Meanwhile the profits of another gambling outfit, hotel and casino the Gold Club, quadrupled, reaching 4.2 million euros. A respectable result for a small company. Of course, by comparison with the profit made by those from the top of the list it’s small change. The most profits were made by Krka (ranked at 8), the largest pharmaceutical company in Southeastern Europe. Its net profits reached 126.5 million euros – almost 12 percent more than in 2006. Krka also created the most valued added: 340 million euros, followed by Mercator at 322 million and the Novartis-owned pharmaceutical company Lek, at 281 million.  

Companies that raised their net profits significantly include financial firms, a number of mid-size construction companies, traders of pharmaceutical products, and firms trading energy. Some bread-and-butter industrial companies are also among the winners. Take steel maker Acroni (ranked at 13) – a member of the Russian-owned SIJ, or Slovenian Steel Group, which increased its net profits by 140 percent to 32 million euros. Another successful metal producer is Metal Ravne (ranked at 46). Its profits went up by 61 percent to 12.8 million euros.
Energy remains hot stuff. Two power plant operators are among the Top 500 firms with the fastest profits growth. Termoelektrarna Šoštanj (ranked at 29) multiplied its net profits five times. Dravske elektrarne (ranked at 100) increased its net profits by 137 percent, to almost 50 million euros. Paired with a total revenues of 91 million euros, that income makes a terrific profitability of 54 percent.


While there was a growth of sales and improved profitability and productivity on the one hand, there was also an explosion in the values of the Top 500 firms on Ljubljana’s stock exchange (LJSE) on the other. 2007 was a record year for practically all the Top 500 companies listed on the LJSE, yet it’s year that won’t be repeated very soon.

Most of the blue chips reached historic highs in the early fall last year. After that a downturn with a number of heavy drops came in 2008 – with the latest one in the last week of September when stocks on the LJSE followed the major drops occurring in stock exchanges around the globe.

Experts agree that Slovenian stocks were in general overvalued in 2007 and that the present value in many cases better reflects the true worth of these companies.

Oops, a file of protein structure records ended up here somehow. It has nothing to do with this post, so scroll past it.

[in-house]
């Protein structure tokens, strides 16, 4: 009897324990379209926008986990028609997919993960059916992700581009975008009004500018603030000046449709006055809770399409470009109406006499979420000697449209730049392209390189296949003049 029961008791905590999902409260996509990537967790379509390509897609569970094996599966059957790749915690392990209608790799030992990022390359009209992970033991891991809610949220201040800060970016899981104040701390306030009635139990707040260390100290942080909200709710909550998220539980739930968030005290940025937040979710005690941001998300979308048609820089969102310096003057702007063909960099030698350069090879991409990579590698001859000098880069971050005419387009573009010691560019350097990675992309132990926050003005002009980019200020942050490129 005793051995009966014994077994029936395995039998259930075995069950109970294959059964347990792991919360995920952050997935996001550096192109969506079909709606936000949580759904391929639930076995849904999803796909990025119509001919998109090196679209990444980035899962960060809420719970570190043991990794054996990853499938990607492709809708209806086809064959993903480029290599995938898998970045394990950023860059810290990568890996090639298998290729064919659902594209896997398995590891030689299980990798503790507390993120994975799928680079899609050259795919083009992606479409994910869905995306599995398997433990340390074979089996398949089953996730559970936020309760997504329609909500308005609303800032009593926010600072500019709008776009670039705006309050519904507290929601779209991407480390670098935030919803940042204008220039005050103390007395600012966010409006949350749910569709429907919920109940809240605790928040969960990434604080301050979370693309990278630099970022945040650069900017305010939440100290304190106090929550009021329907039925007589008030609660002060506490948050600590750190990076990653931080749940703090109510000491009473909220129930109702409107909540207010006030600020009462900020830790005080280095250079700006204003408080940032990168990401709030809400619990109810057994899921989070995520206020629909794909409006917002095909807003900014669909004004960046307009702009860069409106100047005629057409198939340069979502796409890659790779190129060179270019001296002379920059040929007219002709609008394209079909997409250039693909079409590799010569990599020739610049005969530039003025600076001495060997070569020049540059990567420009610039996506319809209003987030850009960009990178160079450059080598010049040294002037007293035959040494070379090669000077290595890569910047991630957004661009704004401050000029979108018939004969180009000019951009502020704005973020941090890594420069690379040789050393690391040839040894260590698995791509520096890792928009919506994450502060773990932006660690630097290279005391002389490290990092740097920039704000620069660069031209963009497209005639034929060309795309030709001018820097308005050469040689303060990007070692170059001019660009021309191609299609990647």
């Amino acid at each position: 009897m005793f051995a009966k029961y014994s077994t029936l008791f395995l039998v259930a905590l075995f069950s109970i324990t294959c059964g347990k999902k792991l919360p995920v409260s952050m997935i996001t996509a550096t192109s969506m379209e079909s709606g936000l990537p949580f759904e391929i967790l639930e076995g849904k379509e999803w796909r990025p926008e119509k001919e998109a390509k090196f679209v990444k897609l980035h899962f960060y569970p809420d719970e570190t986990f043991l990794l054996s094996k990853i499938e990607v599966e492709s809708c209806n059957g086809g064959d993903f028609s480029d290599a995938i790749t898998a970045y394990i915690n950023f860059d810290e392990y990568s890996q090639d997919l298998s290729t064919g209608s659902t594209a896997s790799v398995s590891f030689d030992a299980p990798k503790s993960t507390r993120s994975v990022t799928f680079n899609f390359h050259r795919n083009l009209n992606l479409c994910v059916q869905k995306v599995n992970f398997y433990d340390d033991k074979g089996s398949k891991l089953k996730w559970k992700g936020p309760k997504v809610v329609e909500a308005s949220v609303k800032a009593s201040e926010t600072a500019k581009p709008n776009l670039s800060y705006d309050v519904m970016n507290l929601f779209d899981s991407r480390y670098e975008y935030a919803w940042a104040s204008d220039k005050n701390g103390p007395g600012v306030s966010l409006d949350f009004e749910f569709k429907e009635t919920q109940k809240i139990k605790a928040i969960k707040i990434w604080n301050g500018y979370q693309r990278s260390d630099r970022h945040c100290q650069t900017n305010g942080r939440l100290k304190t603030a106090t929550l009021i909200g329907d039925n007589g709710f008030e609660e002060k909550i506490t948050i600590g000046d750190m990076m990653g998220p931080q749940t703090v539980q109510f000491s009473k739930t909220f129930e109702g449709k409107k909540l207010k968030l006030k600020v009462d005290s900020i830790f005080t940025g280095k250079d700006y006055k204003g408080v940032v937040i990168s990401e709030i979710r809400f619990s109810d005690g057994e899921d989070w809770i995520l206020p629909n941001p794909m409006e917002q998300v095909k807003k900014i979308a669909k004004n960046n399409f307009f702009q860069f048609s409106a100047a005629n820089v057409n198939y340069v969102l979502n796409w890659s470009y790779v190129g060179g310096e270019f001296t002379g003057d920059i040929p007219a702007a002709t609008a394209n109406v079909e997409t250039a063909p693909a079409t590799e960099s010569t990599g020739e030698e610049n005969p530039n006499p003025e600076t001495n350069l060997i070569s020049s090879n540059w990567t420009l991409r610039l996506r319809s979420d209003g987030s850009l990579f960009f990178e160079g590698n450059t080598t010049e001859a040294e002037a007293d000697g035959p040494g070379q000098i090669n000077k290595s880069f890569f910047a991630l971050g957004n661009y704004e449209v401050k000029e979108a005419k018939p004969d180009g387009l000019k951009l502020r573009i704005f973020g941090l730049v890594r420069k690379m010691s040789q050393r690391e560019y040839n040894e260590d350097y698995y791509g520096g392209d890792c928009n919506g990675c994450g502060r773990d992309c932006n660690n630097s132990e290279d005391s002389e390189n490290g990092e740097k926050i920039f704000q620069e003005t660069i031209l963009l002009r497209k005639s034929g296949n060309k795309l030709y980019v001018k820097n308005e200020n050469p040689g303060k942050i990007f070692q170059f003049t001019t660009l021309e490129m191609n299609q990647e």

Company performance already began to suffer in late 2007 to some extent. At that time producers started to feel pressure from high raw materials and energy prices. Some of industries were particularly hard-hit – especially if their sales also dropped in 2008. One typical case is the automotive industry. One of Slovenia’s major industries, it had already been hit by a recession in its major markets in Western Europe. According to some estimates, car sales in Europe will drop by 6 percent.

Kolektor, an electrotechnical parts producer with 18 factories spread all over the world, has been a strong supplier of the automotive industry. The company recently reported that its orders are down by 15 percent in 2008. The management expects much the same for next year, and is warily preparing measures to deal with the situation, including shorter working shifts. Meanwhile the daily production of Renault cars at Revoz, Slovenia’s largest exporter will go down from 900 to 750 cars in November. Yet while many companies already started cutting costs and making organizational changes, the crisis is also a chance to explore unused opportunities on new markets. The Slovenian automotive cluster, for example, is trying to help companies enter the Japanese market. A joint conference of Japanese and Slovenian automotive firms is planned for next June.

Many Slovenian managers still remember the early nineties, a time when local companies had to rapidly replace the vanished markets of ex-Yugoslavia, which were lost almost literally overnight. The know-how acquired during this period may well come handy in the stormy times ahead.  Still, Slovenia’s large home appliances maker Gorenje recently reported that they expect good results in 2008 in spite of the market downturn. This is because the sales it lost in western markets were successfully replaced by growth in the East, especially in Russia, Ukraine and the Balkans.

Most of local companies expect to reach their 2008 goals. Fast-growing retailer Engrotuš, for example, expects to grow by 16 percent in 2008 and still hopes to expand by 15 percent in 2009. Companies like Petrol and Mercator don’t yet feel pressures from the recession. According to Žiga Debeljak, the president of Mercator, the effects of the recession won’t be felt on Slovenia’s market until the second half of 2009. “I’m a bit pessimistic, though,” he was quoted as saying in late September. The vast majority of managers would probably agree. While 2008’s figures will likely still be Ok, they are very cautious when making predictions for 2009. One thing is for sure, though: the 2007 boom won’t be repeated for many years.